November 19, 2015

Nardove had an amazing Jellyfish animation on his website. And this is a note describing how it works.

The shape of a jellyfish can be described using two half ellipses. Above the y axis, draw a half ellipse with vertices on x axis to be 0.7, and on y axis to be 1. Below the y axis, draw a half ellipse with vertices on x axis to be 0.7, and on y axis to be 0.4. Now you have already got a jellyfish without the tentacles. We let x and y be the points of a jellyfish, then the equations can be expressed as:

x = cos(theta) * r * 0.7

y = sin(theta) * r * 0.4 if theta > 0 and theta < pi
y = sin(theta) * r * 1 otherwise

We would also want the shape to expand and contract. So we use the time t to calculate a seed. The seed is then feed to a sin function. We let nx and ny be the normals of a point, that is:

nx^2 + ny^2 = 1
nx * a = x
ny * a = y

Here we can define ecx and ecy together with the expansion-contraction effect:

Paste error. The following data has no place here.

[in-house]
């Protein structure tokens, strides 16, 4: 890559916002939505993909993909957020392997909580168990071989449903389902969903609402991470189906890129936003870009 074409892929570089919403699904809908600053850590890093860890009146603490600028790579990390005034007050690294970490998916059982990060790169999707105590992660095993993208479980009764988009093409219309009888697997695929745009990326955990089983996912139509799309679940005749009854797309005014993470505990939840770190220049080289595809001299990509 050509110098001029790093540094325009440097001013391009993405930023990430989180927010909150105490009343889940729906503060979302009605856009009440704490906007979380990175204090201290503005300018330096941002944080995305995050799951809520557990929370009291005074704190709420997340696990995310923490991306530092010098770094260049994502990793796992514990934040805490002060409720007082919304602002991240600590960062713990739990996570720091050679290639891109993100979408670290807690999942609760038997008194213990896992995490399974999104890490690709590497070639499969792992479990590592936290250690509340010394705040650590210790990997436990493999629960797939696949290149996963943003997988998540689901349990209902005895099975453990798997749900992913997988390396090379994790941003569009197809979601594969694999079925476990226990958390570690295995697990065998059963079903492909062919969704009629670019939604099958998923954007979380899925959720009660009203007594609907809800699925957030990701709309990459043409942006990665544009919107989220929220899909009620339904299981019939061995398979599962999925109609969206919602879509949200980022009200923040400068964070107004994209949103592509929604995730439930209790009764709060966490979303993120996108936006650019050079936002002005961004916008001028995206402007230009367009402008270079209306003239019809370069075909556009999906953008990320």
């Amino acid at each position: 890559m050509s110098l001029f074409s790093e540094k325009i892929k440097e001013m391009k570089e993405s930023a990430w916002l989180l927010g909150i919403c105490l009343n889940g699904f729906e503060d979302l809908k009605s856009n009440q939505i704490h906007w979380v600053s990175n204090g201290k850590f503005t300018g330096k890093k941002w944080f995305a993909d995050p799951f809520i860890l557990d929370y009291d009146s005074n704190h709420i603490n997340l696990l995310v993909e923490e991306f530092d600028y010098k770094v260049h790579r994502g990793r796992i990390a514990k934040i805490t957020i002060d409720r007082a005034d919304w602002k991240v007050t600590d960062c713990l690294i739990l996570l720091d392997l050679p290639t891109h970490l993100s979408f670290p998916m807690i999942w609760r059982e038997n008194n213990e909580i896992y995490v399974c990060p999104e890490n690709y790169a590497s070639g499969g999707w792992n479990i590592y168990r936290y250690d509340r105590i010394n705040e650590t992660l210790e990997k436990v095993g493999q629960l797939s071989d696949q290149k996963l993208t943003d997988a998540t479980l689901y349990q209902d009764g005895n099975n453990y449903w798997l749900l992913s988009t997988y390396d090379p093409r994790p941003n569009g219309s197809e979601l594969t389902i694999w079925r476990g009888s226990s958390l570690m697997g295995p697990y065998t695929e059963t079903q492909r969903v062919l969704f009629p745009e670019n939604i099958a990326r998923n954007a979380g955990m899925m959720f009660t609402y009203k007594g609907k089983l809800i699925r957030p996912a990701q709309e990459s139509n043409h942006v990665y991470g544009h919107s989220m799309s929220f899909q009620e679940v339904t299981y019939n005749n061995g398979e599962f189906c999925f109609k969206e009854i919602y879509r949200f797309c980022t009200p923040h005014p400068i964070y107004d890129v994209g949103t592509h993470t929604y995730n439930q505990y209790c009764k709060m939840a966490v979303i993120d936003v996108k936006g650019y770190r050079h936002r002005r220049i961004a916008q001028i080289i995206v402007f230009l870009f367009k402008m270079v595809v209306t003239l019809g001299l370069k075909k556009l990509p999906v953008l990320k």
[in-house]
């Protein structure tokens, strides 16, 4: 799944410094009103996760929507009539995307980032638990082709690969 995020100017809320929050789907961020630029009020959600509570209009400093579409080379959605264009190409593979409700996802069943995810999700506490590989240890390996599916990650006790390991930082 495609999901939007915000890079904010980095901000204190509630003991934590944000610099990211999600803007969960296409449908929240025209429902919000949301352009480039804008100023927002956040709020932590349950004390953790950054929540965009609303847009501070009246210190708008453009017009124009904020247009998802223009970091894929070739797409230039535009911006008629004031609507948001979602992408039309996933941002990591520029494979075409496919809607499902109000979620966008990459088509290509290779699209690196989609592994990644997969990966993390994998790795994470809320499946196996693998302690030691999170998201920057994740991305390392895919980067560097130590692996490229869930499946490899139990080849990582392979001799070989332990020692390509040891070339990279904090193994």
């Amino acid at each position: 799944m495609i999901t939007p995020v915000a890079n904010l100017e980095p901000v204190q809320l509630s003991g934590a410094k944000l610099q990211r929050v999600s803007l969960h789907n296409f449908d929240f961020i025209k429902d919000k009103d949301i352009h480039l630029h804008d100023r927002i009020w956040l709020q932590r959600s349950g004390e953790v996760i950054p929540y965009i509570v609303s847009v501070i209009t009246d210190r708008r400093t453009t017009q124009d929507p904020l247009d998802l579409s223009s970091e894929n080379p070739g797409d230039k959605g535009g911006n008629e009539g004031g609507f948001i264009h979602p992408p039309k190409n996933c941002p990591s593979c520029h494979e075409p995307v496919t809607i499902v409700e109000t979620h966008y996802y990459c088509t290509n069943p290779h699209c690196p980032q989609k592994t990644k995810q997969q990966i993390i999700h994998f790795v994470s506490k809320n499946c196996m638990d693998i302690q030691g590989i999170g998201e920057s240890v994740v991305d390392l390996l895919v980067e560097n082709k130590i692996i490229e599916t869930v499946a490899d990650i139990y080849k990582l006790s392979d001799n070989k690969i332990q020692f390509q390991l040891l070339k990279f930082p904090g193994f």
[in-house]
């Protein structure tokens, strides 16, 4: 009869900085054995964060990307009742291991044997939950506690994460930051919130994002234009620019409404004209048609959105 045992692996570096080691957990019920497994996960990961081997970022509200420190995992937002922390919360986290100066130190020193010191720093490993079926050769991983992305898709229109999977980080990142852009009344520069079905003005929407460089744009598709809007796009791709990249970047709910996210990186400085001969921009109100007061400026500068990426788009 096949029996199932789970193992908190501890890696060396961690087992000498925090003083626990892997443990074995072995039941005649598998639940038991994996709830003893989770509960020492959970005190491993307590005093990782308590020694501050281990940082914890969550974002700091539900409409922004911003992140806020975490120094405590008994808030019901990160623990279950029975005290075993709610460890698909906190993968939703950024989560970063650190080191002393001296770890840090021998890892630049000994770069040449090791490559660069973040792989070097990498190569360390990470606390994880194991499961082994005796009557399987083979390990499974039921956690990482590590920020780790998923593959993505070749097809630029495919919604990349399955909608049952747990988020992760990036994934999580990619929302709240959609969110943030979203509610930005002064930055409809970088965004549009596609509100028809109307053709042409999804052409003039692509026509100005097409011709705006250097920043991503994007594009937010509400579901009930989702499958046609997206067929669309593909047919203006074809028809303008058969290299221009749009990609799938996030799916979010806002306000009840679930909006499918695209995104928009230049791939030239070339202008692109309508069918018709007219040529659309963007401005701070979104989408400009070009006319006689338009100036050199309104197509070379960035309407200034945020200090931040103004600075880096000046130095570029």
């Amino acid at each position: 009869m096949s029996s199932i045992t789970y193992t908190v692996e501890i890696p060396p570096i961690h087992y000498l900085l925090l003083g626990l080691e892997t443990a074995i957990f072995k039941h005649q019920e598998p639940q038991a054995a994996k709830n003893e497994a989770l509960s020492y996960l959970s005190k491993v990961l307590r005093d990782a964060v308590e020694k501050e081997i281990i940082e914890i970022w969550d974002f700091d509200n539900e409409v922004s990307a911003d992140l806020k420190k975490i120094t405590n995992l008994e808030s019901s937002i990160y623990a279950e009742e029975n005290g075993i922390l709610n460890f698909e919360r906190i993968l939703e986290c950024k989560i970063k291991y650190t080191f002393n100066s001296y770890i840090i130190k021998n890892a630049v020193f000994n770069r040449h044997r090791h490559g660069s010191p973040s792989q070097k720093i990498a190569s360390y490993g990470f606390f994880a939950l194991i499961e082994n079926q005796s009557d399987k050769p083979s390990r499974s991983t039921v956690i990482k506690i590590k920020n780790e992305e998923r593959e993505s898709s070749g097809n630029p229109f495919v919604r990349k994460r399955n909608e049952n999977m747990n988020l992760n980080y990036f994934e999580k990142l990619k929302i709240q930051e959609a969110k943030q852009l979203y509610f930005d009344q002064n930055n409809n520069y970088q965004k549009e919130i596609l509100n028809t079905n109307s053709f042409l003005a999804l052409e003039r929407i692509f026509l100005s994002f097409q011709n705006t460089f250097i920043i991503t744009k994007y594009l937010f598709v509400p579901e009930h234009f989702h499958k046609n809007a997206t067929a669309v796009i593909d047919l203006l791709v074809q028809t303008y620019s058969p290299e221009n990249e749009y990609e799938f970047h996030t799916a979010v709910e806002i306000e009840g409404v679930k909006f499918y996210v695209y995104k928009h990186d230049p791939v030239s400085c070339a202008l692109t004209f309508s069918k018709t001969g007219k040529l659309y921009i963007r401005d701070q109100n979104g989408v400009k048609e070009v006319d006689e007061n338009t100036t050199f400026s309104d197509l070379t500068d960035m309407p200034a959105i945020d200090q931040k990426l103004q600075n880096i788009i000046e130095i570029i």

ecx = x + nx * sin(-0.2t-0.0375y)
ecy = y + ny * sin(-0.2t-0.0375y)

The tentacles are just stick around the body of a jellyfish. The algorithm works like this. We represent the tentacles using separate dots. There are usually around 7 dots for one tentacle. The first dot is always stick on the jellyfish body. For each update, we update the second dot with y value plus one to simulate the gravity.

y1' = y1 + 1

For all other dots (x2, y2), we update it using the past two dots (x1, y1) and (x0, y0). We first calculate the distance len between (x2, y2) and (x0, y0). The update algorithm can be written as follows:

x2 = x1 + (x2 - x0) * (segmentLength / len)
y2 = y1 + (y2 - y0) * (segmentLEngth / len)

Next: Hack the Ship's Internet

Adventure of hacking for Internet access on a ship.

Previous: Loops in Netwire

Up: Thursdays